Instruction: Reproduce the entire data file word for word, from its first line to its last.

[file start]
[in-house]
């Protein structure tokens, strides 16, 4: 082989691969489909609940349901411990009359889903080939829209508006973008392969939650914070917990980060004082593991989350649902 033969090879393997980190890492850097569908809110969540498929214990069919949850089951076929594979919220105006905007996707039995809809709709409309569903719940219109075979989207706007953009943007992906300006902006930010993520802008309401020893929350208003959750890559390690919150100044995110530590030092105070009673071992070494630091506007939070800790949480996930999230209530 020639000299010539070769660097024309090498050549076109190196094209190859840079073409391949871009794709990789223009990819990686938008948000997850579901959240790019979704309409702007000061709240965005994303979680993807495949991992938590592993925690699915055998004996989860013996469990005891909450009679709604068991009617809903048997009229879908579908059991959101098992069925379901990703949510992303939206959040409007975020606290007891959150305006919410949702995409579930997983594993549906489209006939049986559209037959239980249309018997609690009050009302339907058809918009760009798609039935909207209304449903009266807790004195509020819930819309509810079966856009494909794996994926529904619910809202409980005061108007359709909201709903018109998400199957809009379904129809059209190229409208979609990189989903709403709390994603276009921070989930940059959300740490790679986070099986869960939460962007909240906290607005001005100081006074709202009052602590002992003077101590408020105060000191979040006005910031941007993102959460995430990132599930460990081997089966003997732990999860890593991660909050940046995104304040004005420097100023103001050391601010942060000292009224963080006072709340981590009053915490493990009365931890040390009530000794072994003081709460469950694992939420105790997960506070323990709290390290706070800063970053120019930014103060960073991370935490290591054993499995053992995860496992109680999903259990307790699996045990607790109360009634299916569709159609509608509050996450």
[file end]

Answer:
[in-house]
């Protein structure tokens, strides 16, 4: 082989691969489909609940349901411990009359889903080939829209508006973008392969939650914070917990980060004082593991989350649902 033969090879393997980190890492850097569908809110969540498929214990069919949850089951076929594979919220105006905007996707039995809809709709409309569903719940219109075979989207706007953009943007992906300006902006930010993520802008309401020893929350208003959750890559390690919150100044995110530590030092105070009673071992070494630091506007939070800790949480996930999230209530 020639000299010539070769660097024309090498050549076109190196094209190859840079073409391949871009794709990789223009990819990686938008948000997850579901959240790019979704309409702007000061709240965005994303979680993807495949991992938590592993925690699915055998004996989860013996469990005891909450009679709604068991009617809903048997009229879908579908059991959101098992069925379901990703949510992303939206959040409007975020606290007891959150305006919410949702995409579930997983594993549906489209006939049986559209037959239980249309018997609690009050009302339907058809918009760009798609039935909207209304449903009266807790004195509020819930819309509810079966856009494909794996994926529904619910809202409980005061108007359709909201709903018109998400199957809009379904129809059209190229409208979609990189989903709403709390994603276009921070989930940059959300740490790679986070099986869960939460962007909240906290607005001005100081006074709202009052602590002992003077101590408020105060000191979040006005910031941007993102959460995430990132599930460990081997089966003997732990999860890593991660909050940046995104304040004005420097100023103001050391601010942060000292009224963080006072709340981590009053915490493990009365931890040390009530000794072994003081709460469950694992939420105790997960506070323990709290390290706070800063970053120019930014103060960073991370935490290591054993499995053992995860496992109680999903259990307790699996045990607790109360009634299916569709159609509608509050996450």